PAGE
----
Red Bull Air Race in Fort Worth: No let-up before the end

The destination of the 2015 Red Bull Air Race World Championship title has yet to be decided. On the penultimate race weekend at Fort Worth (USA), British pilot Paul Bonhomme claimed his fourth victory of the campaign in front of 30,000 spectators. His main rival, Matt Hall, took second place to keep his hopes alive of taking the title. Austria’s Hannes Arch failed to make it past the first heat. 

The first knock-out round involving all 14 pilots provided some first class entertainment for the fans at the Texas Motor Speedway in Fort Worth. Although title contender Matt Hall was beaten by reigning world champion Nigel Lamb, he still qualified as fastest loser for the final eight. Meanwhile, Hannes Arch was up against title contender Paul Bonhomme. 

In this seventh race of the season, however, the Austrian was out of luck. In his one and only appearance on race day, Arch was hit with a two-second penalty for incorrect altitude. “An unnecessary mistake which was severely punished,” said the 48-year-old afterwards. He was all the more disappointed for having completed the circuit almost half a second faster than his opponent: “You have to live with these decisions. I’ve written off the season and will now take a short vacation to motivate myself for the last race and to get the maximum out of it.” Arch retains third place in the standings.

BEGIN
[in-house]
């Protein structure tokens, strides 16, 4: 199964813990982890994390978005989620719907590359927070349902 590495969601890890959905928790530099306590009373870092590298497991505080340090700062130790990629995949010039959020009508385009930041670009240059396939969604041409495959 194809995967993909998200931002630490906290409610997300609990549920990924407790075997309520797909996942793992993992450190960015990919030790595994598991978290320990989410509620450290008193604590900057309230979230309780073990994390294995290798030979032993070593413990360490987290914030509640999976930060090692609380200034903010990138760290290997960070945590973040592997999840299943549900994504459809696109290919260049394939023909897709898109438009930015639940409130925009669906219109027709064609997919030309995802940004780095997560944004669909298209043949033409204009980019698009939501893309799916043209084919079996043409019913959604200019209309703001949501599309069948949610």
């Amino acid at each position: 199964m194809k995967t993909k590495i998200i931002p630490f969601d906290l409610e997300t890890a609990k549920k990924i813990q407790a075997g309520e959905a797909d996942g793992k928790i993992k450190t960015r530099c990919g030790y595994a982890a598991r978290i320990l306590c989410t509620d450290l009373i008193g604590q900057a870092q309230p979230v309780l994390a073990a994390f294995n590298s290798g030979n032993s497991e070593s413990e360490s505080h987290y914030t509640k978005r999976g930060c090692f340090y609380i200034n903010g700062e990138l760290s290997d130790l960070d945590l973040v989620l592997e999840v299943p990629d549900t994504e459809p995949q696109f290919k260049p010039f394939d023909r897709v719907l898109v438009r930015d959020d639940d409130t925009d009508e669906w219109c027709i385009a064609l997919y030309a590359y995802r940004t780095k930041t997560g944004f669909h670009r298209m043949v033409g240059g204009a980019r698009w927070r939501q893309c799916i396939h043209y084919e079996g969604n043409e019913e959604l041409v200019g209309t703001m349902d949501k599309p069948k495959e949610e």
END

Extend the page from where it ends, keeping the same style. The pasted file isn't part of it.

Bonhomme then went from strength to strength, putting in a flawless flight to claim his fourth podium of the season. Title rival Australian Matt Hall took the runner-up spot in Texas, a result that gives him hope of seizing the initiative on the final weekend. This is scheduled for 17th/18th October against the spectacular backdrop of Las Vegas.

Across the Big Pond

For the last two races of the 2015 championship, the pilots have had to travel across the “Big Pond”. The first stopover was in Fort Worth in Texas, while the second in mid-October will be in Las Vegas (Nevada), a distance of 1,700km. No easy task for official logistics partner DHL. Because overseas transport is a complex matter. Two Boeing 747 cargo planes flew two loads of equipment and racing planes weighing 90 and 100 tonnes respectively from Europe to America. They were unloaded by a 20-strong ground crew. 

The necessary infrastructure for the fastest motorsport series in the world has to be erected and dismantled at each race venue. This includes the grid stand, the Race Club, the hangars, the heavy-duty cranes for the air gates, the electronic equipment and the television production studio.